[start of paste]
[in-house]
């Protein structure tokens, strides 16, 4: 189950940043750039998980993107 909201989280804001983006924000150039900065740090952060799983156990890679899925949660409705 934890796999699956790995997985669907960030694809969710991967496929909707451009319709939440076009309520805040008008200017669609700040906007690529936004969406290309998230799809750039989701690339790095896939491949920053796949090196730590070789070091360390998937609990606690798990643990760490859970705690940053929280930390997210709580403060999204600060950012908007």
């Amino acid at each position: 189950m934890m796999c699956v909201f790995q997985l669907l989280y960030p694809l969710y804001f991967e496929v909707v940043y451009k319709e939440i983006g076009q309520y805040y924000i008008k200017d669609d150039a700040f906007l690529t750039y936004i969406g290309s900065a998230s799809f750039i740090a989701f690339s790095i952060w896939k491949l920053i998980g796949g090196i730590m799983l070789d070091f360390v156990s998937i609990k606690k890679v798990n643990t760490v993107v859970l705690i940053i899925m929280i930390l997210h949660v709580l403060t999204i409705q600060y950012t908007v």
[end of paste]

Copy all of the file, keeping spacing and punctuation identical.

[in-house]
């Protein structure tokens, strides 16, 4: 189950940043750039998980993107 909201989280804001983006924000150039900065740090952060799983156990890679899925949660409705 934890796999699956790995997985669907960030694809969710991967496929909707451009319709939440076009309520805040008008200017669609700040906007690529936004969406290309998230799809750039989701690339790095896939491949920053796949090196730590070789070091360390998937609990606690798990643990760490859970705690940053929280930390997210709580403060999204600060950012908007």
């Amino acid at each position: 189950m934890m796999c699956v909201f790995q997985l669907l989280y960030p694809l969710y804001f991967e496929v909707v940043y451009k319709e939440i983006g076009q309520y805040y924000i008008k200017d669609d150039a700040f906007l690529t750039y936004i969406g290309s900065a998230s799809f750039i740090a989701f690339s790095i952060w896939k491949l920053i998980g796949g090196i730590m799983l070789d070091f360390v156990s998937i609990k606690k890679v798990n643990t760490v993107v859970l705690i940053i899925m929280i930390l997210h949660v709580l403060t999204i409705q600060y950012t908007v």